“You may thank your stars I’ve come back to-night,” he said, looking up from under his dropped head, sulkily, trying to be impressive.
“Why, where should you have gone? You daren’t even get your parcel through the yard-end,” she said.
He looked such a fool she was not even angry with him. He continued to take his boots off and prepare for bed.
“I don’t know what’s in your blue handkerchief,” she said. “But if you leave it the children shall fetch it in the morning.”
Whereupon he got up and went out of the house, returning presently and crossing the kitchen with averted face, hurrying upstairs. As Mrs. Morel saw him slink quickly through the inner doorway, holding his bundle, she laughed to herself: but her heart was bitter, because she had loved him.
THE CASTING OFF OF MOREL—THE TAKING ON OF WILLIAM
During the next week Morel’s temper was almost unbearable. Like all miners, he was a great lover of medicines, which, strangely enough, he would often pay for himself.
“You mun get me a drop o’ laxy vitral,” he said. “It’s a winder as we canna ha’e a sup i’ th’ ’ouse.”
So Mrs. Morel bought him elixir of vitriol, his favourite first medicine. And he made himself a jug of wormwood tea. He had hanging in the attic great bunches of dried herbs: wormwood, rue, horehound, elder flowers, parsley-purt, marshmallow, hyssop, dandelion, and centaury. Usually there was a jug of one or other decoction standing on the hob, from which he drank largely.
“Grand!” he said, smacking his lips after wormwood. “Grand!” And he exhorted the children to try.
“It’s better than any of your tea or your cocoa stews,” he vowed. But they were not to be tempted.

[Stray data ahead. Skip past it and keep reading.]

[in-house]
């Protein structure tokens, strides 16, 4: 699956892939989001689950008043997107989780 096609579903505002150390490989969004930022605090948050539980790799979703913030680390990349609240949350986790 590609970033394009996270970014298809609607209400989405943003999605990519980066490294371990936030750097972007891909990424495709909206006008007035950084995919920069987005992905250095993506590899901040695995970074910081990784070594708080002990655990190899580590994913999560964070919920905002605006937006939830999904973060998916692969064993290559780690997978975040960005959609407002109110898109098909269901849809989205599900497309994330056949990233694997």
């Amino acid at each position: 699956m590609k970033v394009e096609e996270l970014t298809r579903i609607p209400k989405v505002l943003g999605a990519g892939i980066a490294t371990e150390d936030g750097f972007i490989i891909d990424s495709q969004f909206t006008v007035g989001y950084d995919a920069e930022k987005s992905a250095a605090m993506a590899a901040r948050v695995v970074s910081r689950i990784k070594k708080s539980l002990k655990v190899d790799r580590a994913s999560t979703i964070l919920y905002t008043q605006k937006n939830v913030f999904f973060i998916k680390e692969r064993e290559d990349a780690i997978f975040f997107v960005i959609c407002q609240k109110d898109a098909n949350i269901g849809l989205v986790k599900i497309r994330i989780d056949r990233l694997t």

This time, however, neither pills nor vitriol nor all his herbs would shift the “nasty peens in his head”. He was sickening for an attack of an inflammation of the brain. He had never been well since his sleeping on the ground when he went with Jerry to Nottingham. Since then he had drunk and stormed. Now he fell seriously ill, and Mrs. Morel had him to nurse. He was one of the worst patients imaginable. But, in spite of all, and putting aside the fact that he was breadwinner, she never quite wanted him to die. Still there was one part of her wanted him for herself.
The neighbours were very good to her: occasionally some had the children in to meals, occasionally some would do the downstairs work for her, one would mind the baby for a day. But it was a great drag, nevertheless. It was not every day the neighbours helped. Then she had nursing of baby and husband, cleaning and cooking, everything to do. She was quite worn out, but she did what was wanted of her.
And the money was just sufficient. She had seventeen shillings a week from clubs, and every Friday Barker and the other butty put by a portion of the stall’s profits for Morel’s wife. And the neighbours made broths, and gave eggs, and such invalids’ trifles. If they had not helped her so generously in those times, Mrs. Morel would never have pulled through, without incurring debts that would have dragged her down.